By December 1, 2013, employers that use hazardous chemicals in their workplace must train employees on OSHA’s revised hazard communication standard. Generally, this standard is designed to ensure the safe use of hazardous chemicals in the workplace. To that end, it requires chemical manufacturers and importers to prepare labels and safety data sheets (SDSs) that convey information regarding hazardous chemicals. It also requires employers that use hazardous chemicals in their workplace to provide this information to employees and train employees to handle chemicals safely.

In 2012, OSHA revised its hazard communication standard to align it with the Globally Harmonized System of Classification and Labeling of Chemicals (GHS). As its name suggests, the GHS is the international approach to classifying hazardous chemicals. The revised OSHA standard includes four major changes. First, it creates specific criteria for classification of health and physical hazards, as well as classification of mixtures. Second, it requires chemical manufacturers and importers to provide a label that includes a harmonized signal word, pictogram, and hazard statement for each hazard class and category. Third, the revised standard requires SDSs to have a specified 16-section format.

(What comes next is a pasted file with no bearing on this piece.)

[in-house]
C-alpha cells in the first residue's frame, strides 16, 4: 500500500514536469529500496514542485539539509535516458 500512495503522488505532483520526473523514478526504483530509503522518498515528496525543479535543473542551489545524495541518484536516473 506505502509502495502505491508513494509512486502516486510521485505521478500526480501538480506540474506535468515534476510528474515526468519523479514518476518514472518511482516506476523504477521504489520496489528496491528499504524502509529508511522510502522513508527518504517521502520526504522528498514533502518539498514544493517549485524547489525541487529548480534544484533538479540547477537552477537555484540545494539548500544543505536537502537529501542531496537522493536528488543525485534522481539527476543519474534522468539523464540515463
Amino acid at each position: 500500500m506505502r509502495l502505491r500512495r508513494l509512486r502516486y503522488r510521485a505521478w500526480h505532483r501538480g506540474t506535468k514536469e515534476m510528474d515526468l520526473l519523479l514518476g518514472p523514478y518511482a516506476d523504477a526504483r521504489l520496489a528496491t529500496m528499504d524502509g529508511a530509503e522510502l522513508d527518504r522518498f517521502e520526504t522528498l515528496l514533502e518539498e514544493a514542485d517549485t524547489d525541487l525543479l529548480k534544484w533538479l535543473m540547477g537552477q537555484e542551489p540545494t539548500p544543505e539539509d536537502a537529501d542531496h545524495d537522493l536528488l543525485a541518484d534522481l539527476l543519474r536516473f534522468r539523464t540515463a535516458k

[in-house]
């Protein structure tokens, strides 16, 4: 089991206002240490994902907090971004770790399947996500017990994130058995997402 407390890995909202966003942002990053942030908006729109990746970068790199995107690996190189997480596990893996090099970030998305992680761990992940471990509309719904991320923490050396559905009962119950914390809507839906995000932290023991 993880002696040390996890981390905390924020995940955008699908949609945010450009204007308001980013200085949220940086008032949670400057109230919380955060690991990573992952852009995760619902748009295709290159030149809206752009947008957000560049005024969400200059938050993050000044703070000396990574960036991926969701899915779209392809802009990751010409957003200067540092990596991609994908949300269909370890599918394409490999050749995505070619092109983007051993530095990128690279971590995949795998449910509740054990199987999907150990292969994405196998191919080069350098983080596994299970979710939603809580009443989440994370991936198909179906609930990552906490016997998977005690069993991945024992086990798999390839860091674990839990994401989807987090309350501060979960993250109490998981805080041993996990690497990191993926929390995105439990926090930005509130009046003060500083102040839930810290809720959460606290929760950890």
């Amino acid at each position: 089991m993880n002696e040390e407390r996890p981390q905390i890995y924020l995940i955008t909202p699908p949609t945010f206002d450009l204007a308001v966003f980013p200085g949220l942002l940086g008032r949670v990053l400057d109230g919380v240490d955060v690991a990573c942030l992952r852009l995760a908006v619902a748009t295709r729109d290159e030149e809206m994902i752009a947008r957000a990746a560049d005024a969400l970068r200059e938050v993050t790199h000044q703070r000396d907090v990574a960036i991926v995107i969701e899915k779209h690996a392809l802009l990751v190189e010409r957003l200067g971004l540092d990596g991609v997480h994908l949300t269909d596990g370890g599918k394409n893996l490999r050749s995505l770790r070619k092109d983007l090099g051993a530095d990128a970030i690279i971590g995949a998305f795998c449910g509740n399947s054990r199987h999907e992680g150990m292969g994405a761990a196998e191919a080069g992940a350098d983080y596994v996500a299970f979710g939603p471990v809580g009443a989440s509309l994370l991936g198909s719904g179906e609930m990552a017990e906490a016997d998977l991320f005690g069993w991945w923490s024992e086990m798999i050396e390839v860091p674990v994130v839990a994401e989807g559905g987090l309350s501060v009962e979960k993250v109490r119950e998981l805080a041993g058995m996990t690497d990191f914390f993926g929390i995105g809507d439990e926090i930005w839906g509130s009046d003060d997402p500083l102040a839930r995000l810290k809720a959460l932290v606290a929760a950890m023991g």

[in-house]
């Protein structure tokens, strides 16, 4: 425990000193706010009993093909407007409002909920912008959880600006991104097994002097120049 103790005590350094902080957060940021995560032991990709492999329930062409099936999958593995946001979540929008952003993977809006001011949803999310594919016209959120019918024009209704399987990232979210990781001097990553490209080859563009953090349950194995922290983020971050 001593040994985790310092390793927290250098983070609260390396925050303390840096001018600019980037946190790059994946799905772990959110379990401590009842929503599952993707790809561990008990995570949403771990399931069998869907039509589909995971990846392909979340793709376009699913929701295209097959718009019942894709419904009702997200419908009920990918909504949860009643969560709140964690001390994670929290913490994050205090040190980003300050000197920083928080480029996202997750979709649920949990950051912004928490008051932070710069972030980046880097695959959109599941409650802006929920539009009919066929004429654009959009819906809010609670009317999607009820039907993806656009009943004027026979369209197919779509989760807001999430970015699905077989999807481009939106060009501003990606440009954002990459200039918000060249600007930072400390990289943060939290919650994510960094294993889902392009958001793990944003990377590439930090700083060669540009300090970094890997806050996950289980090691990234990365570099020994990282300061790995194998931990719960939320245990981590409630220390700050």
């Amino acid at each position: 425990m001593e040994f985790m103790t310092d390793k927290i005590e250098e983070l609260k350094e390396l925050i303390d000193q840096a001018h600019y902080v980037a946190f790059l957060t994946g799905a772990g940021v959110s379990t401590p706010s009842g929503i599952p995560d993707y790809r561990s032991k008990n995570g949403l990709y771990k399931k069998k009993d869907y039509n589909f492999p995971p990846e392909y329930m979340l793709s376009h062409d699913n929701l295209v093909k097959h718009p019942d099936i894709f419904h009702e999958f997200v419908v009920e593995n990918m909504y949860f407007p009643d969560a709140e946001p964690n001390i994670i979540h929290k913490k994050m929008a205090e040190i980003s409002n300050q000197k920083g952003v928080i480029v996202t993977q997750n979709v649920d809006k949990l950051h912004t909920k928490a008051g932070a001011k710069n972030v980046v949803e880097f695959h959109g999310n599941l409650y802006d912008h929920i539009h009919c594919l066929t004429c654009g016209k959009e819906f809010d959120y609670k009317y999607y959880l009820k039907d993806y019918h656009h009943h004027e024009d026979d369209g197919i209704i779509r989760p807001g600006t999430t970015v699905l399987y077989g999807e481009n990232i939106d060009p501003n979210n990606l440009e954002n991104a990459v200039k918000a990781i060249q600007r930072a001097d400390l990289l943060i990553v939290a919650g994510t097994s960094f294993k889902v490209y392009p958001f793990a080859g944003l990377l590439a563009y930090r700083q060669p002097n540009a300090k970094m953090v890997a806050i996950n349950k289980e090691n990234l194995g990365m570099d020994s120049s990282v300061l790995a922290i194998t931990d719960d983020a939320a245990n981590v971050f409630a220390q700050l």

Fourth, the standard requires employers to train their workers on the label elements and the SDS format by December 1, 2013. Training on label elements must include information on the type of data the employee would expect to see on the new labels, how an employee might use the labels in the workplace, and how the elements work together on a label. Training on the format of the SDS must include information on the standardized 16-section format and how the information on the label is related to the SDS.

The employee training requirement is the first compliance date under the revised hazard communication standard. The remaining requirements will be gradually phased in through 2016.